The test data technique is primarily designed to test the effectiveness of the internal control procedures which are incorporated in the client’s computer program. The objective of the test data technique is to determine whether the client’s computer programs can correctly handle valid and invalid conditions as they arise.
To accomplish this objective the auditor prepares test data (fictitious transactions) that consist of valid and invalid conditions. The auditor enters the test data into the system and have the data processed by the entity’s computer programs. Since the auditor is the one who crates the test data, the auditor knows what the output should look like assuming the client’s computer programs is functioning effectively. The auditor then compares the processing results with his predetermined output. If the output generated by the client’s program is the same as the auditor’s expected output, the auditor may conclude that the client’s program is reliable.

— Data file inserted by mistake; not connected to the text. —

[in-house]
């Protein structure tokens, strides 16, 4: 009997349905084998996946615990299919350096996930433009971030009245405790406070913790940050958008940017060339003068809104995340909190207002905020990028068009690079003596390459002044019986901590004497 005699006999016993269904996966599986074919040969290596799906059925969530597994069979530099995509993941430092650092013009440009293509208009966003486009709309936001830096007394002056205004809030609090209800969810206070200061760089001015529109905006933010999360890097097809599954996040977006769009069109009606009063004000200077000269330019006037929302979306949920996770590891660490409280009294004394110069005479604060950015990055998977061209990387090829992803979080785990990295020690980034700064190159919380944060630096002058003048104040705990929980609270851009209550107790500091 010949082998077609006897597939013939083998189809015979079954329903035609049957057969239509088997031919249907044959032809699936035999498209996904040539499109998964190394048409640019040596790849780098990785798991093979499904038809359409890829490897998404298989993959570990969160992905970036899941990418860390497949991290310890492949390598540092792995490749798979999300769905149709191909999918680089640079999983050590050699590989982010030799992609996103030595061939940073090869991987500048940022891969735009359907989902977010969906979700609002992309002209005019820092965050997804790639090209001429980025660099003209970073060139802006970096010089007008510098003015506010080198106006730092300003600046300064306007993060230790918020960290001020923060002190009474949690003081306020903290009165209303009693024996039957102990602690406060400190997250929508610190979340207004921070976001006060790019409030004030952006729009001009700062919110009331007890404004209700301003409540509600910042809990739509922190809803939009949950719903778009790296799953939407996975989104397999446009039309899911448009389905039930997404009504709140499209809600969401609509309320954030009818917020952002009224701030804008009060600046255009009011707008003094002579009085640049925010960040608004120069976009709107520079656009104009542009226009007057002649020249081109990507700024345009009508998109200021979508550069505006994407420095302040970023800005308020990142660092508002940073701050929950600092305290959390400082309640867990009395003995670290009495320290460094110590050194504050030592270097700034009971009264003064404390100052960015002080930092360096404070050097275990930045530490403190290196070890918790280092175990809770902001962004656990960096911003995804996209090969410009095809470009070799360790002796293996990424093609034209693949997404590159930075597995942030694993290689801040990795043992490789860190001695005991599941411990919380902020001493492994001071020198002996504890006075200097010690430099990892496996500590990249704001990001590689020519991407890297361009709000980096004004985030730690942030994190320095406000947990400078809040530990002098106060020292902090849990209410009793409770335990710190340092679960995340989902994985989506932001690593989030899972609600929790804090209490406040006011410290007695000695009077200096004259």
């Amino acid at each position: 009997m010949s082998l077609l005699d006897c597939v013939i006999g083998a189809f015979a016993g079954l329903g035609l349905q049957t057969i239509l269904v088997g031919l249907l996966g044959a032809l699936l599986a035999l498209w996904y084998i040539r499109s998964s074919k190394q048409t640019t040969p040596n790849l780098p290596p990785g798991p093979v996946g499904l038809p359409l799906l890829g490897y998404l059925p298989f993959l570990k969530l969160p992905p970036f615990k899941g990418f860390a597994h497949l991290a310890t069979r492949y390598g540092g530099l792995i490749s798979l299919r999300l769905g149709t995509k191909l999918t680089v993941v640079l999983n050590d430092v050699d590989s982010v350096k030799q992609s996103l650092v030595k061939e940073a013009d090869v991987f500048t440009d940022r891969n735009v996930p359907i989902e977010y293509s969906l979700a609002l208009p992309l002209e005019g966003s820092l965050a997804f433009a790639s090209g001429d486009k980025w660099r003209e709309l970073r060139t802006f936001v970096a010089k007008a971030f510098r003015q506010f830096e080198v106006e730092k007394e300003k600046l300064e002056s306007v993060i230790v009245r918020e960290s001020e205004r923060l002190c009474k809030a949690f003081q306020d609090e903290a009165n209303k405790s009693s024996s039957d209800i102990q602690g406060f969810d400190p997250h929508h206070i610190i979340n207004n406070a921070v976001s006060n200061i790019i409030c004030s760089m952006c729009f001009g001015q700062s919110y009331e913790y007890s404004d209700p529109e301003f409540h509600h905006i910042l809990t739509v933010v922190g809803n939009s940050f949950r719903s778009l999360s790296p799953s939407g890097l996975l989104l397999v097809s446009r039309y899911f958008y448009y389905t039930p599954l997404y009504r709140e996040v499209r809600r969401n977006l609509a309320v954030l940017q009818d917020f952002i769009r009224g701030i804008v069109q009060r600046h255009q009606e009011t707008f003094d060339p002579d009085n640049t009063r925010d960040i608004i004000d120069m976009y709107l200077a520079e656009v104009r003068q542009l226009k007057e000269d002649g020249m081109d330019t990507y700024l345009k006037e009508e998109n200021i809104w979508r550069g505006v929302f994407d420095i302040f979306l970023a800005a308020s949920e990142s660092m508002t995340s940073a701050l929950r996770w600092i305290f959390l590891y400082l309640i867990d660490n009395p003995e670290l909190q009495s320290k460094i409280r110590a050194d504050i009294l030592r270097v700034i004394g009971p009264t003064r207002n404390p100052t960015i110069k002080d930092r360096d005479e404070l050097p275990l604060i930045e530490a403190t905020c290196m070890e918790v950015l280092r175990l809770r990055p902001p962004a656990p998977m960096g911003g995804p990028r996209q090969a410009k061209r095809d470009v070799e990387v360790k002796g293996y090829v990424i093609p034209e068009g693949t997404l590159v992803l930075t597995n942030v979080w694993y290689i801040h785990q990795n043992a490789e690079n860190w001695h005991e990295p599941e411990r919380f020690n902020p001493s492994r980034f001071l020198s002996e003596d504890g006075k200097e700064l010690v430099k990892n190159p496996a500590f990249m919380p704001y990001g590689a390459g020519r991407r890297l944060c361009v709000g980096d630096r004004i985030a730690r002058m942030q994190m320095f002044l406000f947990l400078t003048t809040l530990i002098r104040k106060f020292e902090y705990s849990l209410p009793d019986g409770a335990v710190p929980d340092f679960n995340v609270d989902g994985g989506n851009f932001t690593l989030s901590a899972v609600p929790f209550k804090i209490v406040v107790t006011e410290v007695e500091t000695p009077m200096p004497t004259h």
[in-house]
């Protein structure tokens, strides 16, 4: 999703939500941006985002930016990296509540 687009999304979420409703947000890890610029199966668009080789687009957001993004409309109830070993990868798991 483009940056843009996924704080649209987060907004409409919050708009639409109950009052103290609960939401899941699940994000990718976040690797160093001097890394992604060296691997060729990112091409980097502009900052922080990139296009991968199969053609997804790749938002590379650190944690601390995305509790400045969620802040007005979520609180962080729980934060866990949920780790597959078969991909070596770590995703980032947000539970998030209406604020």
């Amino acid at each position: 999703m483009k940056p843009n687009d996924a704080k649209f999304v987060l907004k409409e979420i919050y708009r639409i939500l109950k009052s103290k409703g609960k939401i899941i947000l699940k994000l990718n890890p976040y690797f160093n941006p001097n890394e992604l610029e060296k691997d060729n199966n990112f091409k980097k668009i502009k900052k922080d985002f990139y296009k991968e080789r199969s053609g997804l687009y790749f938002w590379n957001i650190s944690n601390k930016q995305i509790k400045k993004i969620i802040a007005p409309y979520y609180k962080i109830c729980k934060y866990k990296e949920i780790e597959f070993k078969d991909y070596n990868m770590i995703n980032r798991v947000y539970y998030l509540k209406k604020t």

A disadvantage of the test data technique is that the auditor does not have an assurance that the program tested is the same program used by the client throughout the accounting process. . In order to overcome this disadvantage, the test data technique can be extended to an integrated test facility (ITF)
An integrated test facility (ITF) creates a fictitious entity in a database to process test transactions simultaneously with live input. It can be used to incorporate test transactions into a normal production run of a system. Its advantage is that periodic testing does not require separate test processes. However, careful planning is necessary, and test data must be isolated from production data. Integrated test facility is considered a useful audit tool during an IT audit because it uses the same programs to compare processing using independently calculated data. This involves setting up dummy entities on an application system and processing...